(Sabrina Martin) “The only newspapers who are complaining of paper shortages are the independent media. In Venezuela, the right to be informed is at stake,” says Carolina González, editor in chief of Venezuelan daily El Carabobeño.
Her outlet is on its last legs: paper stocks are enough to print one month more of coverage of the central region of Venezuela. When it runs out, over 1000 direct and indirect jobs will be at risk.
On Friday, April 24, El Carabobeño resorted to its paper reserves for the Sunday magazine to print the regular edition, as the last sheet of normal paper used to print the 81-year-old publication went on the presses.
At least 25 media outlets have been sold in the last five years, including nationwide publishing houses such as Cadena Capriles, Grupo Últimas Noticias, and El Universal, according to areport released by the Press and Society Institute of Venezuela. The issue is particularly acute as only a fraction of Venezuelans have access to internet access at home: online media can only take up a portion of the shortfall.
Five Venezuelan newspapers are currently on the brink of turning off their presses. The PanAm Post interviewed González to discuss how the lack of newsprint is affecting independent media in Venezuela.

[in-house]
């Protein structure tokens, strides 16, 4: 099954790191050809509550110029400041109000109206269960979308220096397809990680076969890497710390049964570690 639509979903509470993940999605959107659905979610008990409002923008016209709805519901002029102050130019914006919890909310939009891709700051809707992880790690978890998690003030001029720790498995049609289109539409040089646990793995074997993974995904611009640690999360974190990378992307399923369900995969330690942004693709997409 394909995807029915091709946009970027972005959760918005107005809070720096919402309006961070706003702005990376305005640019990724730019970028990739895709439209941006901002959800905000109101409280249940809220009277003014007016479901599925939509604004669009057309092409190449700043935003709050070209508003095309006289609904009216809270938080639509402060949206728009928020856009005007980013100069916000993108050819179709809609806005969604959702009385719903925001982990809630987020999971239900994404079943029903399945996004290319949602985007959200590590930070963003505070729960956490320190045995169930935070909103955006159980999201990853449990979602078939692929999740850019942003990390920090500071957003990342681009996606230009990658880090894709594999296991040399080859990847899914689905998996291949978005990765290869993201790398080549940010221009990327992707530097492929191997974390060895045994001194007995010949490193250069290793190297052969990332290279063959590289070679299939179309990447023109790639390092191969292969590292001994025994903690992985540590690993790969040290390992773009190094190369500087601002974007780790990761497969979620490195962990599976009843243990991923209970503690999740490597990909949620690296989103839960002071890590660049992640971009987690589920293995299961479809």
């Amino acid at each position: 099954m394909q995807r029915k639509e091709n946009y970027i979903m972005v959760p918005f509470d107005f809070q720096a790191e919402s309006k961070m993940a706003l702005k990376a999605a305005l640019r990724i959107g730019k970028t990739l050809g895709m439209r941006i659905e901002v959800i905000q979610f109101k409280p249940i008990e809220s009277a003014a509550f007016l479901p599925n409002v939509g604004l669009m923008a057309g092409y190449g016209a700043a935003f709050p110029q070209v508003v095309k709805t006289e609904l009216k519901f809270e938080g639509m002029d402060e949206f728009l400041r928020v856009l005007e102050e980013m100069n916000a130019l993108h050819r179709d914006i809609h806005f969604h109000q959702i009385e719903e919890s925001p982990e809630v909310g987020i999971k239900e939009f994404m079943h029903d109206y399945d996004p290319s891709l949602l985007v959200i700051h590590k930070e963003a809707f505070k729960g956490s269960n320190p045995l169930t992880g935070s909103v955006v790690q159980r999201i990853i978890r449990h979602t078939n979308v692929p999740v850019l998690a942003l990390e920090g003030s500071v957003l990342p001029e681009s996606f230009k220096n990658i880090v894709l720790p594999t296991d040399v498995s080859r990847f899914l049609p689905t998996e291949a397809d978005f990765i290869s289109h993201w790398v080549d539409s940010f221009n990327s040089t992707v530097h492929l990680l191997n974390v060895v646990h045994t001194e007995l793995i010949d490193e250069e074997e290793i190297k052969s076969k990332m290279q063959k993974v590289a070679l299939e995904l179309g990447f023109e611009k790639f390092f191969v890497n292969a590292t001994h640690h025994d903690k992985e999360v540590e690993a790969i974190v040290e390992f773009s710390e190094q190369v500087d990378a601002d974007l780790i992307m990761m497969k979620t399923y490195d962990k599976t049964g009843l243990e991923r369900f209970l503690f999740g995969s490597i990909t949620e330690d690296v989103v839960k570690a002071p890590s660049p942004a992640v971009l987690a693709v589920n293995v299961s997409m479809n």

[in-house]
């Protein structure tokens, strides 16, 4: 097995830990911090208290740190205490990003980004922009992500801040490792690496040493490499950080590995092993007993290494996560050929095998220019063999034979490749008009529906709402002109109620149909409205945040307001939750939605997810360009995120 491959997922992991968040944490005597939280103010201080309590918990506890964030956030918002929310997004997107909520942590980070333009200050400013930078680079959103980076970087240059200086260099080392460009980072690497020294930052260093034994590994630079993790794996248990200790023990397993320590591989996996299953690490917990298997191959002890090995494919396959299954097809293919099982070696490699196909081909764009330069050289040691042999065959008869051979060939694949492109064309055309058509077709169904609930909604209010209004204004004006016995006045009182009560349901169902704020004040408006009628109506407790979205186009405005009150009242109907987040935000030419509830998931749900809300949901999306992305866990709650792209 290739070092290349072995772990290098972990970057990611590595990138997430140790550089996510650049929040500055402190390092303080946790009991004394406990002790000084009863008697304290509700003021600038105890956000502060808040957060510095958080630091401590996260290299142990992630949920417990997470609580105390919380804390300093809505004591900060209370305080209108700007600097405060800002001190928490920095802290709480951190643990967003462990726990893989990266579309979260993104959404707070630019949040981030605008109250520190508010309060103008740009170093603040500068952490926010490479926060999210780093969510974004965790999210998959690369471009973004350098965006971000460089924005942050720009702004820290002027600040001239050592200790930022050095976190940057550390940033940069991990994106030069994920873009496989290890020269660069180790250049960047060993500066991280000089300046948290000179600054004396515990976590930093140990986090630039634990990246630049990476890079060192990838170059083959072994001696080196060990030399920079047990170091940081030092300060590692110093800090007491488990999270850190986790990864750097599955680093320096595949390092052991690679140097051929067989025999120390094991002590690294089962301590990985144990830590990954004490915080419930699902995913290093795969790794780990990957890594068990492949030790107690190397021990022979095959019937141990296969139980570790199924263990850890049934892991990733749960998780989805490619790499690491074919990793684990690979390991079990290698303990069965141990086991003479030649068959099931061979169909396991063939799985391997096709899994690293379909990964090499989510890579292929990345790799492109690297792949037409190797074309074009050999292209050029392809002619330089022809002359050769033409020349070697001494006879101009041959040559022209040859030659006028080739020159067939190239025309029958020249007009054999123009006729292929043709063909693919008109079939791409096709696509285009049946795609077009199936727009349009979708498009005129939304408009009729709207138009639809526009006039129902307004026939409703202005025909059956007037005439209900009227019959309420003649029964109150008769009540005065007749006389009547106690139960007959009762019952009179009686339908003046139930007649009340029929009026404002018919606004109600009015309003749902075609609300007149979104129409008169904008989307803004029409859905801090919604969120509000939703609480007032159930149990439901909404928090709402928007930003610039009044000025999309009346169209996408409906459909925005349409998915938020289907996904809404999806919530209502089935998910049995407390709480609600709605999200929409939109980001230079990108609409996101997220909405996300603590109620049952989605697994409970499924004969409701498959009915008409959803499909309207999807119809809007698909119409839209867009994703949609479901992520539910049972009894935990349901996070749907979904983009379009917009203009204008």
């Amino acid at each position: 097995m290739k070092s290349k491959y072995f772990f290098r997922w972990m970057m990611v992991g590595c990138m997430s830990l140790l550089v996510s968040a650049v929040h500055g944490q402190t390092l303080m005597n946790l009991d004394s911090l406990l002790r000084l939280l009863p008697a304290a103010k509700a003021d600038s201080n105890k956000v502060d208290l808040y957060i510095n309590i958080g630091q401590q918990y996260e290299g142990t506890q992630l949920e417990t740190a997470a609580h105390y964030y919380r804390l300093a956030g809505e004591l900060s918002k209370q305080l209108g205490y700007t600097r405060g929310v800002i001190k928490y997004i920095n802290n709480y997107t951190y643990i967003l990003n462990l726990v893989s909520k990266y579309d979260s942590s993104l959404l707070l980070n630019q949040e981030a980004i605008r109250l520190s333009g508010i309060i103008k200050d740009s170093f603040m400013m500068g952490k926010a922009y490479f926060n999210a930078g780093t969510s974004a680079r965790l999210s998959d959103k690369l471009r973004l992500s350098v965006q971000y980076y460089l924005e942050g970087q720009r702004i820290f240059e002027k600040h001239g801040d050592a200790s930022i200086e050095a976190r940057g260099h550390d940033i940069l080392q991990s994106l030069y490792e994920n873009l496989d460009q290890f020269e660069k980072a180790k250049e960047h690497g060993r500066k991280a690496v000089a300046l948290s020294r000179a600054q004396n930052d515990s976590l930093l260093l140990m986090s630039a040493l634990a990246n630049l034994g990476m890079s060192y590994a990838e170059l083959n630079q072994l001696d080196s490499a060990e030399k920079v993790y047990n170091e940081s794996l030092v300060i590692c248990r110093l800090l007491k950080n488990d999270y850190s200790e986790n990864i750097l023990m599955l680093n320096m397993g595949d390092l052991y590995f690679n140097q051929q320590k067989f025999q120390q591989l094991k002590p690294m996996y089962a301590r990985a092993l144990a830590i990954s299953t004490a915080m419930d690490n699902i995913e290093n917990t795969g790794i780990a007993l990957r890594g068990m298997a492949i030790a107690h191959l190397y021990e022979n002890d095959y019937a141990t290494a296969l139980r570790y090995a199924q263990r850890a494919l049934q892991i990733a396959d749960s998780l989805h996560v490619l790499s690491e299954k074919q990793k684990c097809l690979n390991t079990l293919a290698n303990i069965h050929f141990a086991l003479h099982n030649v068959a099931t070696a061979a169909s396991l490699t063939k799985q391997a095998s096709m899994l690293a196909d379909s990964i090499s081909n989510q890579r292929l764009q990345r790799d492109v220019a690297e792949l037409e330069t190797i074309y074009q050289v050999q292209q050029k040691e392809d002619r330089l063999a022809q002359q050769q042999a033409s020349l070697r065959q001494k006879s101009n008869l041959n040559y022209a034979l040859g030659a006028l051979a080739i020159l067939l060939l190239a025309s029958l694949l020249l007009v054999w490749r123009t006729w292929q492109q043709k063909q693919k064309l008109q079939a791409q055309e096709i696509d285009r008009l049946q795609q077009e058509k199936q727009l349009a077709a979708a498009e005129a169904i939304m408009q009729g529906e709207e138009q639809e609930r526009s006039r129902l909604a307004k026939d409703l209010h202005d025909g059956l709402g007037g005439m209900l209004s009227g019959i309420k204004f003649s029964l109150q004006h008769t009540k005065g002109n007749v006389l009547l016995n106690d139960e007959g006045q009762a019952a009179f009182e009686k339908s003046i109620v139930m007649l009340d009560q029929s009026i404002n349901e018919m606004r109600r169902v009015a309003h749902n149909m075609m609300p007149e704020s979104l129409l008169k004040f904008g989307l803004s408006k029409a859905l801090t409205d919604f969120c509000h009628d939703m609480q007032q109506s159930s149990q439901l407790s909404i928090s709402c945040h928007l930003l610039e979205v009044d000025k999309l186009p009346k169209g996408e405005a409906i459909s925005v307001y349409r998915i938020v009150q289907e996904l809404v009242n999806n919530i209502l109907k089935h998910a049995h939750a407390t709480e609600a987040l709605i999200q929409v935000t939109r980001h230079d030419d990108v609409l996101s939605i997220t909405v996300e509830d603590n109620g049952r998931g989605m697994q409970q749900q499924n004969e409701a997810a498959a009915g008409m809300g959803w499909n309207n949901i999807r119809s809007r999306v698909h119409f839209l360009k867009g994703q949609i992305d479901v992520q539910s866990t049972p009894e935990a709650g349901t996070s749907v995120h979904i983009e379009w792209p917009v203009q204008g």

Why has the newspaper not been able to purchase paper?
Until last year, we imported the paper. Earlier in 2014, we requested government authorization to purchase foreign currency, and they granted it, so we placed an order with our supplier. But when the government came to process the operation, they refused it. That left us exposed to an enormous debt with our Canadian paper supplier.
When the government started impeding us from purchasing foreign currency, we were forced to buy from the only company in the country that sells this kind of paper, the government-runAlfredo Maneiro Editorial Complex. It’s the only company that the government clears to import paper.